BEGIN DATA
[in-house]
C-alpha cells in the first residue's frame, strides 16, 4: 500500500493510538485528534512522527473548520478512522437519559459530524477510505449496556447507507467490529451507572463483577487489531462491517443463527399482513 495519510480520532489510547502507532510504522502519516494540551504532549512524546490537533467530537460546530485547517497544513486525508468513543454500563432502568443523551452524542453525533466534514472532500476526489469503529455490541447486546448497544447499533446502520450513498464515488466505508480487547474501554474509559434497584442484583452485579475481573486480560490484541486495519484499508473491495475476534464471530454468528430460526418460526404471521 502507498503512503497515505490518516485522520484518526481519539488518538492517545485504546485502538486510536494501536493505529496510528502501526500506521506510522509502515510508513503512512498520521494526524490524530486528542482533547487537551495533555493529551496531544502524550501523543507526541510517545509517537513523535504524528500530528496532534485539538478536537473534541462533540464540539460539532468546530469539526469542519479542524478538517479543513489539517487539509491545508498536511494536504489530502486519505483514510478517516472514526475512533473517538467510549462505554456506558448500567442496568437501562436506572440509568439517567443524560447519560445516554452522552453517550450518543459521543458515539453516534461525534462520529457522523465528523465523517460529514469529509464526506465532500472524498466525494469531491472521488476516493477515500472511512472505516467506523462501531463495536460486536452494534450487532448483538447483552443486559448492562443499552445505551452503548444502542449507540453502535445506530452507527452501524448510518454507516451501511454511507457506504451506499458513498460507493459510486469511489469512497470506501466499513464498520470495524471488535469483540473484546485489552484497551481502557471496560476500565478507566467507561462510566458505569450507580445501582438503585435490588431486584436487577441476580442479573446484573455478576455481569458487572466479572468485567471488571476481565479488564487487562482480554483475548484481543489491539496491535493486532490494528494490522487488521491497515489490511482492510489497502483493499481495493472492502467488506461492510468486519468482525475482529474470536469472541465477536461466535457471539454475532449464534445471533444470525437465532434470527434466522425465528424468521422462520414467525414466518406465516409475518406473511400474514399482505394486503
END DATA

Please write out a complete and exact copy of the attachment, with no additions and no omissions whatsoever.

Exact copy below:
[in-house]
C-alpha cells in the first residue's frame, strides 16, 4: 500500500493510538485528534512522527473548520478512522437519559459530524477510505449496556447507507467490529451507572463483577487489531462491517443463527399482513 495519510480520532489510547502507532510504522502519516494540551504532549512524546490537533467530537460546530485547517497544513486525508468513543454500563432502568443523551452524542453525533466534514472532500476526489469503529455490541447486546448497544447499533446502520450513498464515488466505508480487547474501554474509559434497584442484583452485579475481573486480560490484541486495519484499508473491495475476534464471530454468528430460526418460526404471521 502507498503512503497515505490518516485522520484518526481519539488518538492517545485504546485502538486510536494501536493505529496510528502501526500506521506510522509502515510508513503512512498520521494526524490524530486528542482533547487537551495533555493529551496531544502524550501523543507526541510517545509517537513523535504524528500530528496532534485539538478536537473534541462533540464540539460539532468546530469539526469542519479542524478538517479543513489539517487539509491545508498536511494536504489530502486519505483514510478517516472514526475512533473517538467510549462505554456506558448500567442496568437501562436506572440509568439517567443524560447519560445516554452522552453517550450518543459521543458515539453516534461525534462520529457522523465528523465523517460529514469529509464526506465532500472524498466525494469531491472521488476516493477515500472511512472505516467506523462501531463495536460486536452494534450487532448483538447483552443486559448492562443499552445505551452503548444502542449507540453502535445506530452507527452501524448510518454507516451501511454511507457506504451506499458513498460507493459510486469511489469512497470506501466499513464498520470495524471488535469483540473484546485489552484497551481502557471496560476500565478507566467507561462510566458505569450507580445501582438503585435490588431486584436487577441476580442479573446484573455478576455481569458487572466479572468485567471488571476481565479488564487487562482480554483475548484481543489491539496491535493486532490494528494490522487488521491497515489490511482492510489497502483493499481495493472492502467488506461492510468486519468482525475482529474470536469472541465477536461466535457471539454475532449464534445471533444470525437465532434470527434466522425465528424468521422462520414467525414466518406465516409475518406473511400474514399482505394486503